NEW YORK – EMBCA, in association with the Hellenic Film Society USA and AHEPA, presented “The Life, Times, and Works of John Cassavetes” Panel Discussion at the 3 West Club in Manhattan on December 12 in honor of the 90th anniversary of his birth (December 9, 1929) and commemorating the 30th year of his passing. Celebrating the work of legendary Greek-American director, screenwriter, and actor John Cassavetes, the panel discussion offered insights into his contributions to American independent film. A three-time Academy Award nominee, Cassavetes was renowned for using improvisation and a cinema verite style.
Panelists include independent filmmaker John Sayles; film historian Foster Hirsch; Nicholas Alexiou, Professor of Sociology and Director of the Hellenic American Project at Queens College; and actor, producer, filmmaker George Zouvelos. The panel was moderated by George Stephanopoulos, independent film producer and media attorney. Born in New York and raised in Long Island, Cassavetes was a member of the AHEPA Astoria Hermes Chapter #186, which at the time was the largest AHEPA Chapter. Fellow Ahepans in the Hermes Chapter included well-known actor Telly Savalas.
The event was part of AHEPA’s Hellenic Cultural Commission/ Seraphim Canoutas Lecture Series with the AHEPA Empire State District and AHEPA Astoria Hermes Chapter #186.
The well-attended event brought together fans of Cassavetes’ work from all walks of life and included clips from his films and of Cassavetes himself to highlight the discussion. Among those present were Consul General of Greece in New York Konstantinos Koutras, the Consulate General in New York Cultural Attache and Public Relations Officer Evelyn Kanellea, EMBCA President and AHEPA District 6 Governor Lou Katsos, Hellenic Film Society USA President James DeMetro, Eva Mallis, Marina Bellessis Casoria, and many Ahepans including the Manhattan Delphi Chapter #25 President George Eliopoulos.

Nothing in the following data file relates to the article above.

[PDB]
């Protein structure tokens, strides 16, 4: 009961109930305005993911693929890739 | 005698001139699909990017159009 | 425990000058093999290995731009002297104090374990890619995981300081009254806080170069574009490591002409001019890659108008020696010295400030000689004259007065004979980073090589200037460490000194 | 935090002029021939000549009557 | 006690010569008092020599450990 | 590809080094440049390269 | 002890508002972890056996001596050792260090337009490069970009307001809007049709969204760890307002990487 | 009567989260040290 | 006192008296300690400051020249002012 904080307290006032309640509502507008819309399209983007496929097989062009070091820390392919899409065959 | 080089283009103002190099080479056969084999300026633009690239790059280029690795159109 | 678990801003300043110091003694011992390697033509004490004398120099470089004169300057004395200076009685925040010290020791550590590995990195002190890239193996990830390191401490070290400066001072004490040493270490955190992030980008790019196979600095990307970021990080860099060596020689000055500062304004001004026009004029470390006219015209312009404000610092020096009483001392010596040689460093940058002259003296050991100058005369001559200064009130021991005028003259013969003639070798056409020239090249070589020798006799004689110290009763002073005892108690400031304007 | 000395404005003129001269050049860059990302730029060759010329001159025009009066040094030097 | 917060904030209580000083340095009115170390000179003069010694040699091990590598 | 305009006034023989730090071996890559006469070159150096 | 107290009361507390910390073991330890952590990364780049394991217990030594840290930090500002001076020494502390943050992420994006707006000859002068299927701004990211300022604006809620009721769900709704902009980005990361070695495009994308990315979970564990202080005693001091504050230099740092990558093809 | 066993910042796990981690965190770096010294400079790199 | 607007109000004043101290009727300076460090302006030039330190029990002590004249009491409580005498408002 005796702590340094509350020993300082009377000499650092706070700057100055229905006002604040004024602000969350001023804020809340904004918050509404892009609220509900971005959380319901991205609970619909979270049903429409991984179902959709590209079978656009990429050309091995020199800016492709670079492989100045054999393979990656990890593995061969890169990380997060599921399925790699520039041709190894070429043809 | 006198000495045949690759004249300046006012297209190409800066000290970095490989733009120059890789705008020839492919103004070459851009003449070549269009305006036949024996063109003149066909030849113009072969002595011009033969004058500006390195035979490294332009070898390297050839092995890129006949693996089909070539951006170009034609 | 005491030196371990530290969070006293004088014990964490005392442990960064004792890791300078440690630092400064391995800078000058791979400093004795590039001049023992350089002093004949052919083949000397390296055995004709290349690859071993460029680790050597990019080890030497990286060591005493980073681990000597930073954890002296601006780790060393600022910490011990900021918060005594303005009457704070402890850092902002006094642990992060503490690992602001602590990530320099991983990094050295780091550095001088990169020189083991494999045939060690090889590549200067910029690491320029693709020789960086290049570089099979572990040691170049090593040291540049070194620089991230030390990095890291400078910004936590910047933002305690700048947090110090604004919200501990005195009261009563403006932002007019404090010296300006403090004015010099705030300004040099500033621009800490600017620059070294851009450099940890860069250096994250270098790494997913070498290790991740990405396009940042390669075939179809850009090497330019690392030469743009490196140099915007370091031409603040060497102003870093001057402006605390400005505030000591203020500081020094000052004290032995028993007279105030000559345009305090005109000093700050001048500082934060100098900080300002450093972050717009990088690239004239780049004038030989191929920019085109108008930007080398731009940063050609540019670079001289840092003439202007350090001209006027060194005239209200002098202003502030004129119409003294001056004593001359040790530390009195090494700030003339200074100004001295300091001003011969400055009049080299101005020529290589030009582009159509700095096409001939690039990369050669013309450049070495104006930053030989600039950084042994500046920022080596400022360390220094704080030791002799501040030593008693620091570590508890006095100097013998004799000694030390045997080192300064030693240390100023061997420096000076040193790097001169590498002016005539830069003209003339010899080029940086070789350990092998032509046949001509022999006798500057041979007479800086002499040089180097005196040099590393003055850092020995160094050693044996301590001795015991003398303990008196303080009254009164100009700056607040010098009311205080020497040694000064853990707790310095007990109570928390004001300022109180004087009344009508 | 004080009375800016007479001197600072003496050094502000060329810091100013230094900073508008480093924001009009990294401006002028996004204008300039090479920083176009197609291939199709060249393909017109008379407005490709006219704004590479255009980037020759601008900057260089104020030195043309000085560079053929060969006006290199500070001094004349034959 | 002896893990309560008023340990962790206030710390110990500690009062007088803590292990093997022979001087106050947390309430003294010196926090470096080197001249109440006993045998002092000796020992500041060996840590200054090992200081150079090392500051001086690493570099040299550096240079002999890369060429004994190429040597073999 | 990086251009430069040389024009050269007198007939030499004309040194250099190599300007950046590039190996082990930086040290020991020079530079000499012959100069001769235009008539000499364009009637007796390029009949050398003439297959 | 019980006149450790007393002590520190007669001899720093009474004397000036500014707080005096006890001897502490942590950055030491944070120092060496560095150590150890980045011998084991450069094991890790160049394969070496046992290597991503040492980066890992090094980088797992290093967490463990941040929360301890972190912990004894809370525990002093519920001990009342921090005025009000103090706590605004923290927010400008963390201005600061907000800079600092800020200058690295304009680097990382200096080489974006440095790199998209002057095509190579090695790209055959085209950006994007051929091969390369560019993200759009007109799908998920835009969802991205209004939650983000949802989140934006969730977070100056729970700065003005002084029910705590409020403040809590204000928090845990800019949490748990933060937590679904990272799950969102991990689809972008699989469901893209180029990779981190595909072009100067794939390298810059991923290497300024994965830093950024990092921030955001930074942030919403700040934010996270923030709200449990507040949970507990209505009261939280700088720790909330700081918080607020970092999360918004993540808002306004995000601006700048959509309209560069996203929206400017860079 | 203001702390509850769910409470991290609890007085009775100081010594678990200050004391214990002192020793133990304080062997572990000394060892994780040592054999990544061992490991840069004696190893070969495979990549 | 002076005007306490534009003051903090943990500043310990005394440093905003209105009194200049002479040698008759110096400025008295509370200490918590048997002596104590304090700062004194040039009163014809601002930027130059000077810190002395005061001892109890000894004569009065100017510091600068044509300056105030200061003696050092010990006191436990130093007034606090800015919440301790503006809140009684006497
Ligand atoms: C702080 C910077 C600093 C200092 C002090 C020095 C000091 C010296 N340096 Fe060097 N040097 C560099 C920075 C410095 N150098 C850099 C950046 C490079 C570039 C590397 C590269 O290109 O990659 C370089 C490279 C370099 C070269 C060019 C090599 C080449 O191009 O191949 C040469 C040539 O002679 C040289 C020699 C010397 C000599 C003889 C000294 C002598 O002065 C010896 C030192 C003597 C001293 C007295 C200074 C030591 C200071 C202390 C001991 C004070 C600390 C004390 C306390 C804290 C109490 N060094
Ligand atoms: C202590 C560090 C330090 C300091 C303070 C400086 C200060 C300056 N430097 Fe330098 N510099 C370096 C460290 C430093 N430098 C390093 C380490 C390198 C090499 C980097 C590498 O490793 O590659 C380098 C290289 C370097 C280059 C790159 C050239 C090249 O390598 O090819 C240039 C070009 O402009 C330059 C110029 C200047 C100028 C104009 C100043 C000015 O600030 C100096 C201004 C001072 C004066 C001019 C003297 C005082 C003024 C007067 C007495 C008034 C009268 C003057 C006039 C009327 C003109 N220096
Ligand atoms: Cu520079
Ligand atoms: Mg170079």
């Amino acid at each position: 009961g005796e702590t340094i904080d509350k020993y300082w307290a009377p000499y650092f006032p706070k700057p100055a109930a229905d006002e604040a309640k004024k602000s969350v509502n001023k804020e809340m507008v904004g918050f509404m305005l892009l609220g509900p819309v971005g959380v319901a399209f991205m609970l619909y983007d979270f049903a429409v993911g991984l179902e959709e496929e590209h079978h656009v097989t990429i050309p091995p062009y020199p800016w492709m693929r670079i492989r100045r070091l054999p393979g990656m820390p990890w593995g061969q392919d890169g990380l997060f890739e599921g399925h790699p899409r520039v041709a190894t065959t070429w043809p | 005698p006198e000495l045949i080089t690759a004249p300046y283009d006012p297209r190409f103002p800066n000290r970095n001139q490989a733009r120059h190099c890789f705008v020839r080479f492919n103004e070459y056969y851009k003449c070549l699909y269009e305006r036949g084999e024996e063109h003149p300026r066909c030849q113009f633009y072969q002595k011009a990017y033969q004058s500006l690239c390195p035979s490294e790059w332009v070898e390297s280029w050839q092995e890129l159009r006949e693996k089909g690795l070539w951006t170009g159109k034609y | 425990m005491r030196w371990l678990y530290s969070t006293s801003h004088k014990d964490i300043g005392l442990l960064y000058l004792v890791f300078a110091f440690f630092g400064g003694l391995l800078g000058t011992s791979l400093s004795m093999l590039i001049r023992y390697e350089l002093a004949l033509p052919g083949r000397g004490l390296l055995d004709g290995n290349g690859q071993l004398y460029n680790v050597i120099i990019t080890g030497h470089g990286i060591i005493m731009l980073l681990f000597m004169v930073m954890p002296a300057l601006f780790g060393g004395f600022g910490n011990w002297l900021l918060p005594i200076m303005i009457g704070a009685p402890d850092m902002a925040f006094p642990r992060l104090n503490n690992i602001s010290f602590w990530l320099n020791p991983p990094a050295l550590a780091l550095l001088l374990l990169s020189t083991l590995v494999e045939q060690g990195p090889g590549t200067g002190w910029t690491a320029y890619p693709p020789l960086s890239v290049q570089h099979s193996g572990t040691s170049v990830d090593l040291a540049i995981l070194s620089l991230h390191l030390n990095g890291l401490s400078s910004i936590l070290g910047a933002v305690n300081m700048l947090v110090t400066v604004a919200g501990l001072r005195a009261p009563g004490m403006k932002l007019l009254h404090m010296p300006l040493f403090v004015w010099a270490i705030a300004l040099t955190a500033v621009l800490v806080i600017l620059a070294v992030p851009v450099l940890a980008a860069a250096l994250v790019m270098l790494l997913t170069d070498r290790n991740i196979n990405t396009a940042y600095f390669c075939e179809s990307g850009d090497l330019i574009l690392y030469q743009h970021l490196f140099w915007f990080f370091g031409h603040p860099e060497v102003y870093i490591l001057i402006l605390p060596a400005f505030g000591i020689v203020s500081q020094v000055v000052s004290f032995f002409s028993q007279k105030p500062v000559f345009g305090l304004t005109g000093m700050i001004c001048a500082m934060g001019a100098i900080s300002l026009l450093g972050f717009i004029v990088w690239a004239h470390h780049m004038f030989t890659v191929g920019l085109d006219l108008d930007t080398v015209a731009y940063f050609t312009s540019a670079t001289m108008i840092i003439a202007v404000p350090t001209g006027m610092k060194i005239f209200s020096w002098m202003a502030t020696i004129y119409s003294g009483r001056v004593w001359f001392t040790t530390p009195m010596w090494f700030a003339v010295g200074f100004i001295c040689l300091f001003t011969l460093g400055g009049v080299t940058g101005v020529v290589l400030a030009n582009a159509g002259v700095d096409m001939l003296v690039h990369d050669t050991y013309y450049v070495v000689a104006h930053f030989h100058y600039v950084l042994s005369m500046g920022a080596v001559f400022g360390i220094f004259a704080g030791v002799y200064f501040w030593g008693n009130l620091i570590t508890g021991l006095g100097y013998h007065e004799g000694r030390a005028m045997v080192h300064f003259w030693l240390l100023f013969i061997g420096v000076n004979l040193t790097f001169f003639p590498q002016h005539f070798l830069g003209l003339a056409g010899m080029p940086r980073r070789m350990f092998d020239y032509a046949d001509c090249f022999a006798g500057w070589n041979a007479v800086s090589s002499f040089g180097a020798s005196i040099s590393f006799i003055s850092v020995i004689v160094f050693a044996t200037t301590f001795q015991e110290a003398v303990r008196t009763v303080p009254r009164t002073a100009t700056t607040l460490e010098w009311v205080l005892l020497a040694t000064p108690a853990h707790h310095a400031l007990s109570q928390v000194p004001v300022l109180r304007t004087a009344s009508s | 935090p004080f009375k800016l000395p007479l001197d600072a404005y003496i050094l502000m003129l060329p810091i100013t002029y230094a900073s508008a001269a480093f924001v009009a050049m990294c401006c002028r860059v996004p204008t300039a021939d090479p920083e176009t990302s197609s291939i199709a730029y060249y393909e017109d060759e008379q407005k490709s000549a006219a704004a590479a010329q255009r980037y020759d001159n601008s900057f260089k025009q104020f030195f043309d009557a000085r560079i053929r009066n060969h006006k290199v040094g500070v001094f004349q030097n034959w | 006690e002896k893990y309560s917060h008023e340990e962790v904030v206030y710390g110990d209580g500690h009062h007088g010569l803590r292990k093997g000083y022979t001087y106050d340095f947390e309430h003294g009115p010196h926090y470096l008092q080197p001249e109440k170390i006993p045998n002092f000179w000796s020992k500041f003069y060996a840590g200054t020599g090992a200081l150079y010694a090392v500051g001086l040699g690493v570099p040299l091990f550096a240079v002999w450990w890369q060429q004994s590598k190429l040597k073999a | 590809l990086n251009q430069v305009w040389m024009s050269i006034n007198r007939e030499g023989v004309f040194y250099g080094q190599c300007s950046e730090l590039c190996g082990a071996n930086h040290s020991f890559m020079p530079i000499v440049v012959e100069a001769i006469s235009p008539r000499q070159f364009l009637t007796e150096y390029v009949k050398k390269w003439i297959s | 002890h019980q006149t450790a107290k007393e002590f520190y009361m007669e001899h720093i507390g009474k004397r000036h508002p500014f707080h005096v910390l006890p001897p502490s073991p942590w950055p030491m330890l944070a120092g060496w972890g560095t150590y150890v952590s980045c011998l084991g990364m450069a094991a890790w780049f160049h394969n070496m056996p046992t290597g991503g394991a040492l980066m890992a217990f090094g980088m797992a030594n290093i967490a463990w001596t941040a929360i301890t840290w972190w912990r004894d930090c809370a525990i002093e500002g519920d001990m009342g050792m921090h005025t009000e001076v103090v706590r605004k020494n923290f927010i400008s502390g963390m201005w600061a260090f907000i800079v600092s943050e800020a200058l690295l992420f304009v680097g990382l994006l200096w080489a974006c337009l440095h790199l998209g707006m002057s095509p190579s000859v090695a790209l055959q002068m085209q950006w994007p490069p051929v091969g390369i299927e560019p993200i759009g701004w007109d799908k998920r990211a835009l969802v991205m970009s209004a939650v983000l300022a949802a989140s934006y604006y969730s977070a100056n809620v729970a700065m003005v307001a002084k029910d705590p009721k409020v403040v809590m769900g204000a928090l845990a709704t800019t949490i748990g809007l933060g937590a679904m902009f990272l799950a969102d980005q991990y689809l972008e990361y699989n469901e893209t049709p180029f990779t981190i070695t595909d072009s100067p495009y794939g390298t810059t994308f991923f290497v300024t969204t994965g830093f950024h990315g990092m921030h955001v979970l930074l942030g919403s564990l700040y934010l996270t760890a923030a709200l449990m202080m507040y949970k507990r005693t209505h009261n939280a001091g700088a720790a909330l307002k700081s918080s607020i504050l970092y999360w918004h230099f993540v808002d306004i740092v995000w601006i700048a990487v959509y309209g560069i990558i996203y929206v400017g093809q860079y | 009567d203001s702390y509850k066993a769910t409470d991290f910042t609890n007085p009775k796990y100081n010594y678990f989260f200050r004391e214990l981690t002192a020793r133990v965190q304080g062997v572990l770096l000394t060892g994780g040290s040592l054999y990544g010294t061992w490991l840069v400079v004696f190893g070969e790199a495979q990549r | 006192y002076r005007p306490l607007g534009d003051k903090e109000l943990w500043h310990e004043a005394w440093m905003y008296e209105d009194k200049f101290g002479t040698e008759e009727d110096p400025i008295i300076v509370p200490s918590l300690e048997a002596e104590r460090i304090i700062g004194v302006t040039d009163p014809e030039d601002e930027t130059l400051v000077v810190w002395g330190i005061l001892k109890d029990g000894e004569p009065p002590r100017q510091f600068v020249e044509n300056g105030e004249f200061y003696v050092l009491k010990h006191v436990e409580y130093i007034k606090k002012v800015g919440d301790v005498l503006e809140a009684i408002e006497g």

Sayles noted that Cassavetes was an inspiration to independent filmmakers like himself and pointed out that Cassavetes invented crowdsourcing as a means of funding with his first film Shadows which was released in 1959.
A clip from the film highlighted the improvisational style Cassavetes was known for as well as the film’s music, improvisational jazz. In a clip from Martin Scorsese’s interview with Cassavetes, he noted his great passion for filmmaking and authentic characters.
On Sunday, Dec. 15, 4 PM, the Museum of the Moving Image (MoMI) will screen Gloria, one of Cassavetes’ most popular films. The film stars Gena Rowlands, Cassavetes’ wife and longtime collaborator, as a former gangster moll who reluctantly agrees to protect a 6-year-old boy being hunted by the mob. She summons all her street smarts and tough talk to save the boy and herself in a cat-and-mouse chase that takes them all across New York City. Rowlands earned a Best Actress Oscar nomination for her performance, and the film won the Golden Lion Award, the highest honor given at the 1980 Venice Film Festival.
“John Cassavetes left an indelible mark on American film in the 1960s through the ‘80s,” said James DeMetro, President of the Hellenic Film Society. “It is an honor for us to celebrate his contributions to cinema and to introduce his work to a new generation of audiences.”
For further information or to purchase tickets to either the panel discussion or the film screening, please visit www.hellenicfilmusa.org or call 646-844-1488 and follow on Facebook and Instagram.
The Museum of the Moving Image, 36-01 35th Avenue in Astoria, is conveniently located near public transportation. When purchasing film tickets, please use discount code SUNDAY20.